3. Results

The microstructures of the MMnS after cold-rolling prior to IA and after intercritical annealing at 675 °C for 2 h are shown in Figure 2. After cold-rolling (cf. Figure 2a), a very fine-grained lamellar microstructure was present. Prior γ grain boundaries (GB) were still visible in optical micrographs and separated regions of lamellar martensite. After intercritical annealing (cf. Figure 2c), a high fraction of the lamellar morphology was retained. However, in some areas (highlighted in Figure 2c), a more equiaxed recrystallized grain morphology was present. The SE image in Figure 2b with the corresponding EDS analysis in Figure 2d indicates that elemental partitioning of Al and Mn was present after intercritical annealing. Al-enriched regions showed approximately 3.4 wt.% Al and corresponded with Mn-depleted regions with about 10.5 wt.% Mn. Mn-rich regions showed about 14.0 wt.% Mn and corresponded with Al-depleted regions, where only approximately 2.5 wt.% Al was present. Comparing the microstructure in Figure 2b with the phase fractions from EBSD measurements shown in Figure 4a revealed that the Mn-rich regions correspond to austenite while the Al-rich regions correspond to ferrite and α’-martensite.
The strain-rate-dependent mechanical properties as determined by tensile tests are shown in Figure 3, in addition to the strain-rate-dependent YS and stress values corresponding to engineering strains εeng of 5% and 10%. The mechanical response of the tested X6MnAl12-3 MMnS to an increase of ε . can be divided into strain rate changes in the regime of low, medium, and high strain rates, as shown in Table 2. In general, the ductility was affected the most, as the uniform elongation (UE) and εf decreased from approximately UE = εf = 40% at 0.00001 1/s to about UE = 18% and εf = 30% at 1.0 1/s respectively. During dynamic tensile testing ( ε . ≥ 1.0 1/s), the UE was not affected significantly, while εf increased slightly to 35% and 32% at 140 1/s and 230 1/s. The YS only decreased slightly from 720 MPa at 0.00001 1/s to 690 MPa at 230 1/s, which equals a variation in YS of less than 5%. The UTS decreased from 875 MPa at 0.00001 1/s to 790 MPa at 1.0 1/s. During the dynamic tensile tests, the UTS increased up to 835 MPa at 230 1/s. At strain rates of 0.0001 1/s and 0.00001 1/s, serrated flow occurred, as shown in Figure 3b. Additionally, Figure 3a shows that at <1.0 1/s, a discontinuous elastic-plastic transition was observed which extended up to approximately 2% εeng. For the high-speed dynamic tensile tests, the necessary application of the smoothing function for the force data did not allow for accurate observation of the transition phase. However, at 1.0 1/s, the discontinuous elastic-plastic transition was also observed in the raw data of the force signal.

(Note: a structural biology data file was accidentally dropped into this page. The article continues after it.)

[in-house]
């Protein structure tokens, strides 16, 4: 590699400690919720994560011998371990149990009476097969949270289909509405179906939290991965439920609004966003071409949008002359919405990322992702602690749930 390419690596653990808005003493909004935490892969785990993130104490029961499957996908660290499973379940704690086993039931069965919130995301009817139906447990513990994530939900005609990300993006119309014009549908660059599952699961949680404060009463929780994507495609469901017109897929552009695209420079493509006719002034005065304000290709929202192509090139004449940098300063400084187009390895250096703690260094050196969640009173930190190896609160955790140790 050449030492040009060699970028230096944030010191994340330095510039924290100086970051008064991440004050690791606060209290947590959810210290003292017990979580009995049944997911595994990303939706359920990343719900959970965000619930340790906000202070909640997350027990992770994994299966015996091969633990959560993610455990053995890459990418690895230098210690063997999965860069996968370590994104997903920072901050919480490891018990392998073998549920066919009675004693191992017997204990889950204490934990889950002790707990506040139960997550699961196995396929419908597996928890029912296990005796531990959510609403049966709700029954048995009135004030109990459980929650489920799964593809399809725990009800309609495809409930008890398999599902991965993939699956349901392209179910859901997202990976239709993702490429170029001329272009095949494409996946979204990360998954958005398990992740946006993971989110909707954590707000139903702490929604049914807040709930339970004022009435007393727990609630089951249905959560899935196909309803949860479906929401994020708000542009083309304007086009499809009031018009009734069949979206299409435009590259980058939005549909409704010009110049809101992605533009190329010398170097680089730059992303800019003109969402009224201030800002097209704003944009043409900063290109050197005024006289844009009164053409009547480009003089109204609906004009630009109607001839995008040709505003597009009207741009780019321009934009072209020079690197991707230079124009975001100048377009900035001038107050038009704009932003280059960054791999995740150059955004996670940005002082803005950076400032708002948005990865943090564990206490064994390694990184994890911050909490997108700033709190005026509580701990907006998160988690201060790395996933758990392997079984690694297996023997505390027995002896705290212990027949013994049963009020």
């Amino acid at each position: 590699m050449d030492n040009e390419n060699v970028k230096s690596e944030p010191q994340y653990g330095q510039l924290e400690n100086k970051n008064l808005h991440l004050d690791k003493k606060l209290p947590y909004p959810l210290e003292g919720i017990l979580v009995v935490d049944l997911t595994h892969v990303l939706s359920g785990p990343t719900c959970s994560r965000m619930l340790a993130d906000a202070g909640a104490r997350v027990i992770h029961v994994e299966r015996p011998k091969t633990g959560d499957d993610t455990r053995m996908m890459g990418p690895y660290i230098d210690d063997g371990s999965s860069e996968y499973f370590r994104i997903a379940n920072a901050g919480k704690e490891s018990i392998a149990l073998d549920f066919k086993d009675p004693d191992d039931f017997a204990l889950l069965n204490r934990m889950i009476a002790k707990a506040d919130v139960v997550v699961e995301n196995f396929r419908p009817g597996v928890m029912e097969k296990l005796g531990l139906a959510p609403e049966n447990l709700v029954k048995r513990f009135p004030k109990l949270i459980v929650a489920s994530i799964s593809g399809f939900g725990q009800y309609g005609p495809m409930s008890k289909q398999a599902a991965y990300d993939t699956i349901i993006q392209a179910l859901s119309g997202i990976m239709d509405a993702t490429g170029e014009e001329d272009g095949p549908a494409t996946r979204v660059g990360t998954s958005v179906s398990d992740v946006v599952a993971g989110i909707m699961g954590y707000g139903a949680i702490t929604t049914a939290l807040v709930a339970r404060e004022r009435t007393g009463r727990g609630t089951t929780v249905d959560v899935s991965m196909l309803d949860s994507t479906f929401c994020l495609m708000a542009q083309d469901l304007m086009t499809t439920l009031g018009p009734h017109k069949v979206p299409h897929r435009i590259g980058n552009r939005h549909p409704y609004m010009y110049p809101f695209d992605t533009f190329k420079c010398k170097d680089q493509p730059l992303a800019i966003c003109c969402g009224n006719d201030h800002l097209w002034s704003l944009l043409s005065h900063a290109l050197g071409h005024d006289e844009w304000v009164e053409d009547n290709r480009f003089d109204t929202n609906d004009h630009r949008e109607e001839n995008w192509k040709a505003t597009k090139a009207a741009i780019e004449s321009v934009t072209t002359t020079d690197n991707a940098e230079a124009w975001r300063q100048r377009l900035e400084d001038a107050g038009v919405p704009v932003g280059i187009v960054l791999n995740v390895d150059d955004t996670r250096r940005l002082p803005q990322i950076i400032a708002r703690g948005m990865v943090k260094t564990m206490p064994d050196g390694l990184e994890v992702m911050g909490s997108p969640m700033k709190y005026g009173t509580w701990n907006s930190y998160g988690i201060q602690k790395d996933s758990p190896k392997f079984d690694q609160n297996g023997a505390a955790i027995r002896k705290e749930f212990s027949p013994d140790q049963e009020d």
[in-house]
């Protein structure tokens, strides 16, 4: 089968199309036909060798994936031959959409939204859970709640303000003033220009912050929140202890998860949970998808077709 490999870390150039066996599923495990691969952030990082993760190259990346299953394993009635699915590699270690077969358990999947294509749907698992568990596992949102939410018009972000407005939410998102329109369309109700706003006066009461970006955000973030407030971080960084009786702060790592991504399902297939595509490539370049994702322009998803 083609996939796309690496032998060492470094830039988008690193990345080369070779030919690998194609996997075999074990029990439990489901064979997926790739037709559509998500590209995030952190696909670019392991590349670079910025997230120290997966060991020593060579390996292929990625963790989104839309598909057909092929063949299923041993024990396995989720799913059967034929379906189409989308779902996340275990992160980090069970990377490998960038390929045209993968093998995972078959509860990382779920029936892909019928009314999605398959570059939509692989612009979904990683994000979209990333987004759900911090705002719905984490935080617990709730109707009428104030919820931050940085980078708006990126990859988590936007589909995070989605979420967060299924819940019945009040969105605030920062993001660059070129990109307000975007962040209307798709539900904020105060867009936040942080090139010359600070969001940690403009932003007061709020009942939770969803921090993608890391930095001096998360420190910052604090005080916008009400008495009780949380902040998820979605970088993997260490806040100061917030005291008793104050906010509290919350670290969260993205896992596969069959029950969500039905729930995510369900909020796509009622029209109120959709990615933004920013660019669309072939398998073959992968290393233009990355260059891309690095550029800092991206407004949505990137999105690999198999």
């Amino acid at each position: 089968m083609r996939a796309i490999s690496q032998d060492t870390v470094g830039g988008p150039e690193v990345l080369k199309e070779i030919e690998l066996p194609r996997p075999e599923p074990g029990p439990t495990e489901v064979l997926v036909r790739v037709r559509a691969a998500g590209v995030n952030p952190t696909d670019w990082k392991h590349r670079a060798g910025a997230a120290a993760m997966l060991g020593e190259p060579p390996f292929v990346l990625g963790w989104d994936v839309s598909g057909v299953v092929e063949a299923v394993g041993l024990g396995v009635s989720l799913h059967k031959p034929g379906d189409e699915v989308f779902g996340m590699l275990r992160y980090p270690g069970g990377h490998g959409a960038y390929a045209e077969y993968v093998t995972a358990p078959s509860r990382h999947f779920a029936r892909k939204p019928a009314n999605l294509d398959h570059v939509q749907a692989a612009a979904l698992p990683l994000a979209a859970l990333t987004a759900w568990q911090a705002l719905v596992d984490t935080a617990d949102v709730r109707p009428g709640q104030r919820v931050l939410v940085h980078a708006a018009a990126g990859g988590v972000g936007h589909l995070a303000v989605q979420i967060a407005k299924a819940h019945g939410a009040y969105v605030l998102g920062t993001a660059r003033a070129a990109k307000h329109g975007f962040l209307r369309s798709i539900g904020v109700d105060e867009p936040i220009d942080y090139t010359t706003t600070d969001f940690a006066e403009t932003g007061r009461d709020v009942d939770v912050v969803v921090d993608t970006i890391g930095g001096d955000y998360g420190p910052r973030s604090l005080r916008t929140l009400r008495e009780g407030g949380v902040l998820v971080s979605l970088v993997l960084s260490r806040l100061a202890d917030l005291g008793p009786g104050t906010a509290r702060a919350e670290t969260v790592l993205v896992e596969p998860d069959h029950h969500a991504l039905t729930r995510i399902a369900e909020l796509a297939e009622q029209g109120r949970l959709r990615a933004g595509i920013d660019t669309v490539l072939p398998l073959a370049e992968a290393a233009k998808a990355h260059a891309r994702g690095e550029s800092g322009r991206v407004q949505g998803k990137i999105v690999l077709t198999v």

In Figure 4, the initial austenite (γ), ferrite (α), and martensite (α’) phase fractions after IA and the evolution of austenite phase fraction during quasistatic tensile testing at 0.001 1/s are shown, as measured by EBSD experiments. After IA at 675 °C for 2 h (cf. Figure 4a), the initial microstructure was lath-like with phase fractions of approximately 45% γ (face-centered cubic) and 55% α and/or recovered α’ (body-centered cubic). At the end of the discontinuous elastic-plastic transition after approximately 2% elongation (cf. Figure 4b), no change in the γ phase fraction was detected. During straining at 0.001 1/s to εeng of 10% (Figure 4c) and 20% (Figure 4d), a significant fraction of γ underwent a martensitic γ α phase transformation, resulting in a detected γ phase fraction of 35% and 15% respectively. No ε-martensite was detected.